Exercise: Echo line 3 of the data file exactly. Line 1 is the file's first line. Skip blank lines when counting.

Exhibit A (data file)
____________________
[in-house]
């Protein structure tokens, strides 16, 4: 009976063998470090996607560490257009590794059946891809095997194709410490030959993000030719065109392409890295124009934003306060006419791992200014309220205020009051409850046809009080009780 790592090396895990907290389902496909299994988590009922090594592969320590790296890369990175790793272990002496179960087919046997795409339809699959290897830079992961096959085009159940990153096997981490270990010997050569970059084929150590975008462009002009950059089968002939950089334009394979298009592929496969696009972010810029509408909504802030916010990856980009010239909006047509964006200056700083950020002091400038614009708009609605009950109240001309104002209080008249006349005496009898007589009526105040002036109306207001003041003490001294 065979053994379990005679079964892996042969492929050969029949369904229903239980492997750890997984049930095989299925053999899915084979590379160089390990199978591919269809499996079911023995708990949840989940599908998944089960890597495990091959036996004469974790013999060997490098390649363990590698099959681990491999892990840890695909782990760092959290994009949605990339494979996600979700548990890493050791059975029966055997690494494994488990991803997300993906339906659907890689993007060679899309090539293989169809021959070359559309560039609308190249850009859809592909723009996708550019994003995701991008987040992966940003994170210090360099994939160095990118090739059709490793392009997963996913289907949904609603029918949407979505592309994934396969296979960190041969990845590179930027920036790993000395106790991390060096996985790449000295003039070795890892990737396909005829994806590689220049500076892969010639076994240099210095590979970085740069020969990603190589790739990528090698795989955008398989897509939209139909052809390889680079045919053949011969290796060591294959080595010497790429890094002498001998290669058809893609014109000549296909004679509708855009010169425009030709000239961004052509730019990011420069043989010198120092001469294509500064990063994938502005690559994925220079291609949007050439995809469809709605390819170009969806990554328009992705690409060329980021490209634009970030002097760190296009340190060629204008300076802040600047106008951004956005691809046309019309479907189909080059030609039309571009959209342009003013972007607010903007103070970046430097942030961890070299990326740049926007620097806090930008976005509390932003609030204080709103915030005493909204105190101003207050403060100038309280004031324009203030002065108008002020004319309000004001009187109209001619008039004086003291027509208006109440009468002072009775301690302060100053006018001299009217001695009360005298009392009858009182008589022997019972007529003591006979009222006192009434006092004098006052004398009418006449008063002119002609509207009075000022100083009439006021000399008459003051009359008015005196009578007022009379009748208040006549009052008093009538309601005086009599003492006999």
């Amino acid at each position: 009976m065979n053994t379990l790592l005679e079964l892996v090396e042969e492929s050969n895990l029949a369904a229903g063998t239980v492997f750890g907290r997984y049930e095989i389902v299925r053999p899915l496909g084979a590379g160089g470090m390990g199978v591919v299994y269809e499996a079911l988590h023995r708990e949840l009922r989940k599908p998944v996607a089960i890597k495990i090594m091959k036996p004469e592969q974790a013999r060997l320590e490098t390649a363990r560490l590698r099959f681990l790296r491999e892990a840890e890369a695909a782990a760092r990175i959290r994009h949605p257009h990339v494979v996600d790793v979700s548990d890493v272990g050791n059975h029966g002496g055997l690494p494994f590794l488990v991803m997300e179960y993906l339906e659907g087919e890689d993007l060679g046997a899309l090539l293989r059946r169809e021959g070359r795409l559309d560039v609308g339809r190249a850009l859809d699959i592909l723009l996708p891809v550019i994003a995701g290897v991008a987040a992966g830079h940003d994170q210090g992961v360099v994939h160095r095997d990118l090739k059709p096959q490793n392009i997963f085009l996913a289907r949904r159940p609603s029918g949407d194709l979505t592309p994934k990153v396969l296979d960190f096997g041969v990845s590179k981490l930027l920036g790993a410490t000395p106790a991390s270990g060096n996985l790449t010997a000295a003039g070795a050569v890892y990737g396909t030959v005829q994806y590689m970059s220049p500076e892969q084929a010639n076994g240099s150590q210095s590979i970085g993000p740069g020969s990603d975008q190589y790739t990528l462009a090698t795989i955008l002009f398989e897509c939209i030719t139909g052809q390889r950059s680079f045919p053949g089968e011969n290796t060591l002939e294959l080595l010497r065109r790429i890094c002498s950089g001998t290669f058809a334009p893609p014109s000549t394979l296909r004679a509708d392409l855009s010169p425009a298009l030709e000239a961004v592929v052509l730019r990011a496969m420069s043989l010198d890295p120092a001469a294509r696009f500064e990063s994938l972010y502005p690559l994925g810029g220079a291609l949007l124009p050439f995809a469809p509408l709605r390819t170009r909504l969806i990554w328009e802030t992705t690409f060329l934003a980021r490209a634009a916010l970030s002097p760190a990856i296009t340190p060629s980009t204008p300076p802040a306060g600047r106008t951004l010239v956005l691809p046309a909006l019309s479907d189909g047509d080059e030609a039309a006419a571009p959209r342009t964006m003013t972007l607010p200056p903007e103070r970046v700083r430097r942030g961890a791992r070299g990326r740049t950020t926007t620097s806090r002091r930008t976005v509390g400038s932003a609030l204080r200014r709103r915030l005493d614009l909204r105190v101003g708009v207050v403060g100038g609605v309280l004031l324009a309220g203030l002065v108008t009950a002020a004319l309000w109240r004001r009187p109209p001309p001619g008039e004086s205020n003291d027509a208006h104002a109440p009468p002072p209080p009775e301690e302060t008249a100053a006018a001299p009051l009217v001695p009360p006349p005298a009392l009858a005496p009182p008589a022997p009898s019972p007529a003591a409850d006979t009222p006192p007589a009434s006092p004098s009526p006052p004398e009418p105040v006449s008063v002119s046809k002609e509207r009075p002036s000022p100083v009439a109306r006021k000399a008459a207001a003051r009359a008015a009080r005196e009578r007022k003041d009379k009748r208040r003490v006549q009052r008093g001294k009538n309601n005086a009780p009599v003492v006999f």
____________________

């Amino acid at each position: 009976m065979n053994t379990l790592l005679e079964l892996v090396e042969e492929s050969n895990l029949a369904a229903g063998t239980v492997f750890g907290r997984y049930e095989i389902v299925r053999p899915l496909g084979a590379g160089g470090m390990g199978v591919v299994y269809e499996a079911l988590h023995r708990e949840l009922r989940k599908p998944v996607a089960i890597k495990i090594m091959k036996p004469e592969q974790a013999r060997l320590e490098t390649a363990r560490l590698r099959f681990l790296r491999e892990a840890e890369a695909a782990a760092r990175i959290r994009h949605p257009h990339v494979v996600d790793v979700s548990d890493v272990g050791n059975h029966g002496g055997l690494p494994f590794l488990v991803m997300e179960y993906l339906e659907g087919e890689d993007l060679g046997a899309l090539l293989r059946r169809e021959g070359r795409l559309d560039v609308g339809r190249a850009l859809d699959i592909l723009l996708p891809v550019i994003a995701g290897v991008a987040a992966g830079h940003d994170q210090g992961v360099v994939h160095r095997d990118l090739k059709p096959q490793n392009i997963f085009l996913a289907r949904r159940p609603s029918g949407d194709l979505t592309p994934k990153v396969l296979d960190f096997g041969v990845s590179k981490l930027l920036g790993a410490t000395p106790a991390s270990g060096n996985l790449t010997a000295a003039g070795a050569v890892y990737g396909t030959v005829q994806y590689m970059s220049p500076e892969q084929a010639n076994g240099s150590q210095s590979i970085g993000p740069g020969s990603d975008q190589y790739t990528l462009a090698t795989i955008l002009f398989e897509c939209i030719t139909g052809q390889r950059s680079f045919p053949g089968e011969n290796t060591l002939e294959l080595l010497r065109r790429i890094c002498s950089g001998t290669f058809a334009p893609p014109s000549t394979l296909r004679a509708d392409l855009s010169p425009a298009l030709e000239a961004v592929v052509l730019r990011a496969m420069s043989l010198d890295p120092a001469a294509r696009f500064e990063s994938l972010y502005p690559l994925g810029g220079a291609l949007l124009p050439f995809a469809p509408l709605r390819t170009r909504l969806i990554w328009e802030t992705t690409f060329l934003a980021r490209a634009a916010l970030s002097p760190a990856i296009t340190p060629s980009t204008p300076p802040a306060g600047r106008t951004l010239v956005l691809p046309a909006l019309s479907d189909g047509d080059e030609a039309a006419a571009p959209r342009t964006m003013t972007l607010p200056p903007e103070r970046v700083r430097r942030g961890a791992r070299g990326r740049t950020t926007t620097s806090r002091r930008t976005v509390g400038s932003a609030l204080r200014r709103r915030l005493d614009l909204r105190v101003g708009v207050v403060g100038g609605v309280l004031l324009a309220g203030l002065v108008t009950a002020a004319l309000w109240r004001r009187p109209p001309p001619g008039e004086s205020n003291d027509a208006h104002a109440p009468p002072p209080p009775e301690e302060t008249a100053a006018a001299p009051l009217v001695p009360p006349p005298a009392l009858a005496p009182p008589a022997p009898s019972p007529a003591a409850d006979t009222p006192p007589a009434s006092p004098s009526p006052p004398e009418p105040v006449s008063v002119s046809k002609e509207r009075p002036s000022p100083v009439a109306r006021k000399a008459a207001a003051r009359a008015a009080r005196e009578r007022k003041d009379k009748r208040r003490v006549q009052r008093g001294k009538n309601n005086a009780p009599v003492v006999f």